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The History of Origami

Mar 16, 2016

Most of us have experimented with origami, the Japanese art of paper-folding, but you might not be aware of the long history behind this popular art form. Check out origami's fascinating past! 

There's so much amazing art you can make with paper!There's so much amazing art you can make with paper!Courtesy of


  • It is generally speculated that some form of origami has existed since the invention of paper, with the reasoning being that it's a fairly natural reaction to paper to want to fold it! Since paper is thought to have been invented in China in 105 AD, it's likely that the first paper-folding as art occurred around this time. 
  • Over the next couple of hundred years, paper made its way over to Korea and then to Japan, having been introduced outside of China by Buddhist monks. It was really in Japan where the art side of paper-folding took off. 
  • In Japan at the time, paper was very expensive, so artistic paper-folding as limited to rituals and ceremonies, like weddings and special gift-giving occasions. 
  • The first evidence of origami making its way to Europe was not until the 15th century, though some think that the art of paper-folding developed on its own in Europe, separate from what was happening in Japan. 

Nowadays, you can get origami paper in loads of colors and patterns!Nowadays, you can get origami paper in loads of colors and patterns!Courtesy of


  • By the 17th century, there is evidence that origami had become a much more recreational art form, almost taking on an aspect of play. By the time the 18th century rolled around, books were being published with instructions for how to make traditional origami folds.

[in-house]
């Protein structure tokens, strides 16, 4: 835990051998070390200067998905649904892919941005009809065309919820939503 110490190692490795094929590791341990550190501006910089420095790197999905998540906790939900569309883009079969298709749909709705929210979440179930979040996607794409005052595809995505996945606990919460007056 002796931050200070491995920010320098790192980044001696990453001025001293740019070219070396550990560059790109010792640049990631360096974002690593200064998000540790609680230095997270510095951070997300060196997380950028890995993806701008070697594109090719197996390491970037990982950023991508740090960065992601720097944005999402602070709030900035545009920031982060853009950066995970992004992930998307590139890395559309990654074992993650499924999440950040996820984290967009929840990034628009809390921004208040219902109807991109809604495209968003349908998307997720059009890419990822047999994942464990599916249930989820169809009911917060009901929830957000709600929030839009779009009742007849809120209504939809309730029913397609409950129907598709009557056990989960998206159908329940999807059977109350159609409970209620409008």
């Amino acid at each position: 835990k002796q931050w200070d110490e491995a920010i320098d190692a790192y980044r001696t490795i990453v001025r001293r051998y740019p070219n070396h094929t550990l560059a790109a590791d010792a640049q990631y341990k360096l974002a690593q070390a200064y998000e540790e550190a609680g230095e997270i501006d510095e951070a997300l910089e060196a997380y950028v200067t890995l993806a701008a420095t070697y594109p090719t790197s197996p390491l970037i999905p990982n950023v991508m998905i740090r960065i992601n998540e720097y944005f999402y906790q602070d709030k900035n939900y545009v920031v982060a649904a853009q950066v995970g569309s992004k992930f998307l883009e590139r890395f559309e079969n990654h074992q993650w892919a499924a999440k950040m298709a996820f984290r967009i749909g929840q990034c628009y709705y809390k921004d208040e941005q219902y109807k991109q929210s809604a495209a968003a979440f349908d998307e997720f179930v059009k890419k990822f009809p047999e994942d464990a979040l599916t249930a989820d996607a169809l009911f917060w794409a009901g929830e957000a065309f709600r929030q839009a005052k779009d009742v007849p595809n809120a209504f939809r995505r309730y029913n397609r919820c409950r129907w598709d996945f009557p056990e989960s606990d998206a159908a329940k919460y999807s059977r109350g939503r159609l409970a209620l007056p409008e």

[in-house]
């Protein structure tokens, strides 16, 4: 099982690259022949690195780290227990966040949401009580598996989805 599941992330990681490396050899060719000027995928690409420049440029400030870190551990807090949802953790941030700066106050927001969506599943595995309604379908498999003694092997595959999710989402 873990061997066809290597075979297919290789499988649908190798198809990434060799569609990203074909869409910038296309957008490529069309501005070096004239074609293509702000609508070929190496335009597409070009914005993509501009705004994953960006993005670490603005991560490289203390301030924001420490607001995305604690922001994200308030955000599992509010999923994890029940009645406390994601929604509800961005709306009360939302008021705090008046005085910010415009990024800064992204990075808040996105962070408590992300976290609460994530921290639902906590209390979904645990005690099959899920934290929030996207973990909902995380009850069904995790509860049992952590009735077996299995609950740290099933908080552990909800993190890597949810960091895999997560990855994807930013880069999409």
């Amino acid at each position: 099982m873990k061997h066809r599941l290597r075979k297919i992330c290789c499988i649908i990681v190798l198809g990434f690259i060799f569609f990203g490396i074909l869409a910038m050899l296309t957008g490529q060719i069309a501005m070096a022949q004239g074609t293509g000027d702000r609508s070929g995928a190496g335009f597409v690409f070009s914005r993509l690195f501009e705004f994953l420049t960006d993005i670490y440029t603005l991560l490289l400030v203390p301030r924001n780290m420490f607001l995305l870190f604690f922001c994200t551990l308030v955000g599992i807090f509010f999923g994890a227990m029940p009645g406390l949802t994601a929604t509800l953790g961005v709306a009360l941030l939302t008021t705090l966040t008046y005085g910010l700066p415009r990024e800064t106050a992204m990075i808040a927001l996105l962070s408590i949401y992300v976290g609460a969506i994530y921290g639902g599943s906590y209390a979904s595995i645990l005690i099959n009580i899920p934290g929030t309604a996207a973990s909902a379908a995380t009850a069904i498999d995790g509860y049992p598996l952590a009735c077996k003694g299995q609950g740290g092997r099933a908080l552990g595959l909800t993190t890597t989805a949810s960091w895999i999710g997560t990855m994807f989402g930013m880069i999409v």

• Origami creations such as dragons, tortoises, and cranes can be given as gifts to friends and loved ones, as they may represent luck. 
  • The crane in particular symbolizes health and long life in Japan, and so is a popular token to give someone you care about. In fact, legend states that anyone who folds 1,000 paper cranes will be granted a special wish after all are completed. 

The crane is a traditional symbol of long life.  The crane is a traditional symbol of long life. Courtesy of

Modern Origami

  • These days, it's common for everyone from schoolchildren to your grandmother to experiment with paper-folding as an art form, a meditative exercise, or simply for fun. 
  • There are a number of very serious origami artists out there, though, who can be credited with creating complex new designs and methods for progressing the art form. 
  • It's common to see origami animals folded out of paper, but there are many more designs out there to explore. It might take some patience, but you can make everything from realistic masks to abstract paper sculptures

This multi-colored design is a piece of modern origami. This multi-colored design is a piece of modern origami. Courtesy of

We hope you'll be inspired by learning about this ancient art form to try some origami on your own! Just a piece of advice though: don't start with the crazy complicated designs, go for something simple first. 

Have Your Say! 

Have you ever tried making anything out of origami? Share your experiences with our Kidzworld readers!